And Palm goes to ... HP, which today announced it will acquire Palm for about $1.2 billion. The transaction has the blessing of both companies' boards.
With the deal, Palm gains the financial strength and global scale that HP offers – not to mention more R&D and sales and marketing might – and HP fills out its portfolio in the smartphone category.
"Palm's innovative operating system provides an ideal platform to expand HP's mobility strategy and create a unique HP experience spanning multiple mobile connected devices," said Todd Bradley, executive vice president of HP's Personal Systems Group, in a statement. "And Palm possesses significant IP assets and has a highly skilled team. The smartphone market is large, profitable and rapidly growing, and companies that can provide an integrated device and experience command a higher share. Advances in mobility are offering significant opportunities, and HP intends to be a leader in this market."
Jon Rubinstein, chairman and CEO of Palm, is expected to remain with the company along with his leadership team that created webOS, which has received its share of good reviews amid much competition from the likes of Apple's iPhone, Android and others.
In a conference call with analysts, HP executives said they plan to make investments to build out the application development capabilities for the Palm webOS platform, which currently hosts about 2,000 apps.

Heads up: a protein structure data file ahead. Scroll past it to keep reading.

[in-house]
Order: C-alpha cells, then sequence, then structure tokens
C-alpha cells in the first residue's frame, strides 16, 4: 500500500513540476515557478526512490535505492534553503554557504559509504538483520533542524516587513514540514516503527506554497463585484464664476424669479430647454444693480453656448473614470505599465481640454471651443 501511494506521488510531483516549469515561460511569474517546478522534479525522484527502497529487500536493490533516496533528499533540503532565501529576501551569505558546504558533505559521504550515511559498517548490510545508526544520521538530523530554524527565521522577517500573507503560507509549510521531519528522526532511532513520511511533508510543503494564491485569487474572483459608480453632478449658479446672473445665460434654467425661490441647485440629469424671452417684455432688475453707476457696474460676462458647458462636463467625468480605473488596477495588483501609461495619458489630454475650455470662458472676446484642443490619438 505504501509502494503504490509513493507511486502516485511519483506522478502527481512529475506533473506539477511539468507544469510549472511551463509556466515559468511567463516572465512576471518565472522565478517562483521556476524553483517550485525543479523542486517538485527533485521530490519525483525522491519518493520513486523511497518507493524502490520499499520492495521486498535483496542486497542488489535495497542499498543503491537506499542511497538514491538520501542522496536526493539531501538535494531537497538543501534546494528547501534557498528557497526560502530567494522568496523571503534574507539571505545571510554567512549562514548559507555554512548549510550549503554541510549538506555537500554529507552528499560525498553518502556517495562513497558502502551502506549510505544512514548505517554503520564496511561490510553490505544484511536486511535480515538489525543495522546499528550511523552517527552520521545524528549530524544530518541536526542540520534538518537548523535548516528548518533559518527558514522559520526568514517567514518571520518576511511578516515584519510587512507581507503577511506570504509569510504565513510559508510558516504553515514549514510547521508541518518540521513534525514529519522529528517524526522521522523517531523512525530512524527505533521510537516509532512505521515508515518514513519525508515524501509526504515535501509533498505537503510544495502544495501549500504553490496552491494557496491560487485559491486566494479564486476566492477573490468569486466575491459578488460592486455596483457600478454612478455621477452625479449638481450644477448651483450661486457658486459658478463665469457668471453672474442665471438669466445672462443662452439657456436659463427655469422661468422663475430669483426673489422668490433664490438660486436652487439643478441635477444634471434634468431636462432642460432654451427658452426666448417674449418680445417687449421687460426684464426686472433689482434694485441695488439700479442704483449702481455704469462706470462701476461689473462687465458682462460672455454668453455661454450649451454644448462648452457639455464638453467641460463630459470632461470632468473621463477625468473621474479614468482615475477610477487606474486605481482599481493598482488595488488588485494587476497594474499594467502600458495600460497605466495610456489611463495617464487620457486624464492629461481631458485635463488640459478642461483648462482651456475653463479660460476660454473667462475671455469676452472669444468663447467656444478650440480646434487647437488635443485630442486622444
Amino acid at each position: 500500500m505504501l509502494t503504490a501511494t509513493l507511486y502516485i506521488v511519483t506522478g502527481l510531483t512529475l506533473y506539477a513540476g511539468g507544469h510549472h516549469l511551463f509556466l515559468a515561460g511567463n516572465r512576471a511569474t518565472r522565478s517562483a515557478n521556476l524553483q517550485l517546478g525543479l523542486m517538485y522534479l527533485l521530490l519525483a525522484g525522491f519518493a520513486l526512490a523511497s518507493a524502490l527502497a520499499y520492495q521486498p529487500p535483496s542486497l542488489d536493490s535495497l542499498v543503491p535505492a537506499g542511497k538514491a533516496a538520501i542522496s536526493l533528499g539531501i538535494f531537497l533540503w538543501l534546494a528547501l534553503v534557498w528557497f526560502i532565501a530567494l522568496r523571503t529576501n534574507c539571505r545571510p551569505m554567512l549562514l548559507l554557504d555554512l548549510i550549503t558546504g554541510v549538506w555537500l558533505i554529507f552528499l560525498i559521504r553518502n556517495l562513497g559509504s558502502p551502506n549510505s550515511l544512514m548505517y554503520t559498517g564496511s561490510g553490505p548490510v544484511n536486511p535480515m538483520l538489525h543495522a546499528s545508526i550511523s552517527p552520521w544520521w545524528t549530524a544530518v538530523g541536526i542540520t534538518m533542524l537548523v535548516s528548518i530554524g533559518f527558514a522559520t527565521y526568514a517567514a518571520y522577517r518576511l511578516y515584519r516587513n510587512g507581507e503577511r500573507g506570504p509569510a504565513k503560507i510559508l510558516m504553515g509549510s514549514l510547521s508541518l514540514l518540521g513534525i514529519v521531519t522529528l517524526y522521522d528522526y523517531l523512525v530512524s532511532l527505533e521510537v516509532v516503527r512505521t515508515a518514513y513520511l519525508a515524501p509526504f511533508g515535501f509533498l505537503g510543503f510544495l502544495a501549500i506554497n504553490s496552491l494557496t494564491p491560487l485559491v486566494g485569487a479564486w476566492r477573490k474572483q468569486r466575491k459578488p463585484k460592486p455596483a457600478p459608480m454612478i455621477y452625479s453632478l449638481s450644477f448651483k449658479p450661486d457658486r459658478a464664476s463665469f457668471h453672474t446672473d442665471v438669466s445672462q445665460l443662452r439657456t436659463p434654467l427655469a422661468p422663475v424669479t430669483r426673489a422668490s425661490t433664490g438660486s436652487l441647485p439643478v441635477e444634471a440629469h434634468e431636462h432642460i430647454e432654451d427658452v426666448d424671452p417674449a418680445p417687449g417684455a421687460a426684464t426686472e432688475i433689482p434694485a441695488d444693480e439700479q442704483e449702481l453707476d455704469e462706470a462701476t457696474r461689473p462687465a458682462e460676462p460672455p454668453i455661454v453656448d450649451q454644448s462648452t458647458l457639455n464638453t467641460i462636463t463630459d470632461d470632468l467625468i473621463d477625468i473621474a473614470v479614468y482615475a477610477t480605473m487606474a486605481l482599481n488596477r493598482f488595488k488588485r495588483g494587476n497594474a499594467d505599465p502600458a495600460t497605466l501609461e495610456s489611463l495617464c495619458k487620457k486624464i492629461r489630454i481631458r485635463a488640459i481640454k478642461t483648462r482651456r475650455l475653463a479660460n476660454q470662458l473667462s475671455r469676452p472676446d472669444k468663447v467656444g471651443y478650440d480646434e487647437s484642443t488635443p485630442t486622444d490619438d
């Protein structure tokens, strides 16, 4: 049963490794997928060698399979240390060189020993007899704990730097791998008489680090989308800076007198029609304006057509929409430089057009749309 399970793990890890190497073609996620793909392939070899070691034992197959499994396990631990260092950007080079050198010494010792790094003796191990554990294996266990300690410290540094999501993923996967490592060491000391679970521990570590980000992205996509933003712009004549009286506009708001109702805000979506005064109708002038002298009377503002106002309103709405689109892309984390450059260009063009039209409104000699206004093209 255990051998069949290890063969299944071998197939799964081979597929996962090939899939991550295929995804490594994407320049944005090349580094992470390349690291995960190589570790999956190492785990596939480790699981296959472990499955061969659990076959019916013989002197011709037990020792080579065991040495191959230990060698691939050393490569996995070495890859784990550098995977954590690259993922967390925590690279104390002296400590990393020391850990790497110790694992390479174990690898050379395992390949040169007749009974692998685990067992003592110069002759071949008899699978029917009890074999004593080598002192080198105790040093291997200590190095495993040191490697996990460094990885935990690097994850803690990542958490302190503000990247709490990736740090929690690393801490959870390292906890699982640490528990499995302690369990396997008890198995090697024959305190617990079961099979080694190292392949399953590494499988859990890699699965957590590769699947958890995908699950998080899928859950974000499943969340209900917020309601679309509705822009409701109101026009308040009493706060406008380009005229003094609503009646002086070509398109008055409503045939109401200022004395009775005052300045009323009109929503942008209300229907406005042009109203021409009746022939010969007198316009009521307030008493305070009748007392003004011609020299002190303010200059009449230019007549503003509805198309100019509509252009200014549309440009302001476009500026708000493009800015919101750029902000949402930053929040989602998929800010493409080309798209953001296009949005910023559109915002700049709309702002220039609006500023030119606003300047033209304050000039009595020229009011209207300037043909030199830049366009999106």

Before today's news, speculation about Palm's potential buyers included everyone from Nokia to Motorola and almost everyone in between.
James Brehm, senior consultant at Frost & Sullivan, says he was pretty sure an Asian manufacturer would end up with Palm and take advantage of its existing relationships with U.S. carriers Verizon Wireless, AT&T and Sprint, but he says the marriage of the two Silicon Valley companies "makes perfect sense."
Dell was at one point considered a contender, but it's too far into the pursuit of its own strategy, he says. With HP, however, Palm will have the deep pockets and marketing power that it offers while giving HP what it needs to fill out a portfolio that already includes slates/tablets, PCs and laptops.
With Palm shipping what Brehm estimates to be 260,000 handsets a month on average, HP picks up a good operating system with webOS at a price that is no doubt lower than it would cost to develop on its own. Palm also gets the advantage of HP's many operator relationships around the world.
The deal is expected to close during HP's fiscal third quarter that ends July 31. The acquisition is subject to customary closing conditions, including the receipt of domestic and foreign regulatory approvals and the approval of Palm's stockholders.